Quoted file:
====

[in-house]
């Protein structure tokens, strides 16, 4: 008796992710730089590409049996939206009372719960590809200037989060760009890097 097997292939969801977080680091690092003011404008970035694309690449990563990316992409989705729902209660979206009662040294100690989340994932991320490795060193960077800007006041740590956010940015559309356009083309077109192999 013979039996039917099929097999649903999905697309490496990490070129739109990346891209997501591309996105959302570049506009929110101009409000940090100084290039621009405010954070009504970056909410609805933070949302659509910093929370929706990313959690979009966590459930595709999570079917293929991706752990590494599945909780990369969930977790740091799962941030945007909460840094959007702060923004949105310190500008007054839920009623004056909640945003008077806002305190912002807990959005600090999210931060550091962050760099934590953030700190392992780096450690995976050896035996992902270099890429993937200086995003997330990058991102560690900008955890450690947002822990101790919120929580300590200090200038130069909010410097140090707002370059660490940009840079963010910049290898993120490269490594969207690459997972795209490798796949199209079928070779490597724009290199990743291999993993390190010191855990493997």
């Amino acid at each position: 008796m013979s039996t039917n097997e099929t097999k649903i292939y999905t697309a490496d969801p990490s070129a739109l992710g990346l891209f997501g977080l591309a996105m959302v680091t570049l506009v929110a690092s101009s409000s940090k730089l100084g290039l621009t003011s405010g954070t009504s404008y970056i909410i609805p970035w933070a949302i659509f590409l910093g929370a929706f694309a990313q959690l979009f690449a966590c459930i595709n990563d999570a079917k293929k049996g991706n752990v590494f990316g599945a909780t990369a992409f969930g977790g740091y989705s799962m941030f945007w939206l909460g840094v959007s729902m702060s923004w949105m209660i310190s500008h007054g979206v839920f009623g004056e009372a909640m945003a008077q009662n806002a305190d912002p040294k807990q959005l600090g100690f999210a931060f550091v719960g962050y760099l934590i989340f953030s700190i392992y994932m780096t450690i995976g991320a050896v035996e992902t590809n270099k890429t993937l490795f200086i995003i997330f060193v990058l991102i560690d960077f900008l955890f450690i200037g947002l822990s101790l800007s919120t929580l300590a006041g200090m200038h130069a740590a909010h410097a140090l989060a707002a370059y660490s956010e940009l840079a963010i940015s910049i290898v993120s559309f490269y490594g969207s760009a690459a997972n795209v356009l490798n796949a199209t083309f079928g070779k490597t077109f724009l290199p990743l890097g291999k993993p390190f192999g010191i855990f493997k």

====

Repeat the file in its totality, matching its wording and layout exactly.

[in-house]
């Protein structure tokens, strides 16, 4: 008796992710730089590409049996939206009372719960590809200037989060760009890097 097997292939969801977080680091690092003011404008970035694309690449990563990316992409989705729902209660979206009662040294100690989340994932991320490795060193960077800007006041740590956010940015559309356009083309077109192999 013979039996039917099929097999649903999905697309490496990490070129739109990346891209997501591309996105959302570049506009929110101009409000940090100084290039621009405010954070009504970056909410609805933070949302659509910093929370929706990313959690979009966590459930595709999570079917293929991706752990590494599945909780990369969930977790740091799962941030945007909460840094959007702060923004949105310190500008007054839920009623004056909640945003008077806002305190912002807990959005600090999210931060550091962050760099934590953030700190392992780096450690995976050896035996992902270099890429993937200086995003997330990058991102560690900008955890450690947002822990101790919120929580300590200090200038130069909010410097140090707002370059660490940009840079963010910049290898993120490269490594969207690459997972795209490798796949199209079928070779490597724009290199990743291999993993390190010191855990493997």
């Amino acid at each position: 008796m013979s039996t039917n097997e099929t097999k649903i292939y999905t697309a490496d969801p990490s070129a739109l992710g990346l891209f997501g977080l591309a996105m959302v680091t570049l506009v929110a690092s101009s409000s940090k730089l100084g290039l621009t003011s405010g954070t009504s404008y970056i909410i609805p970035w933070a949302i659509f590409l910093g929370a929706f694309a990313q959690l979009f690449a966590c459930i595709n990563d999570a079917k293929k049996g991706n752990v590494f990316g599945a909780t990369a992409f969930g977790g740091y989705s799962m941030f945007w939206l909460g840094v959007s729902m702060s923004w949105m209660i310190s500008h007054g979206v839920f009623g004056e009372a909640m945003a008077q009662n806002a305190d912002p040294k807990q959005l600090g100690f999210a931060f550091v719960g962050y760099l934590i989340f953030s700190i392992y994932m780096t450690i995976g991320a050896v035996e992902t590809n270099k890429t993937l490795f200086i995003i997330f060193v990058l991102i560690d960077f900008l955890f450690i200037g947002l822990s101790l800007s919120t929580l300590a006041g200090m200038h130069a740590a909010h410097a140090l989060a707002a370059y660490s956010e940009l840079a963010i940015s910049i290898v993120s559309f490269y490594g969207s760009a690459a997972n795209v356009l490798n796949a199209t083309f079928g070779k490597t077109f724009l290199p990743l890097g291999k993993p390190f192999g010191i855990f493997k």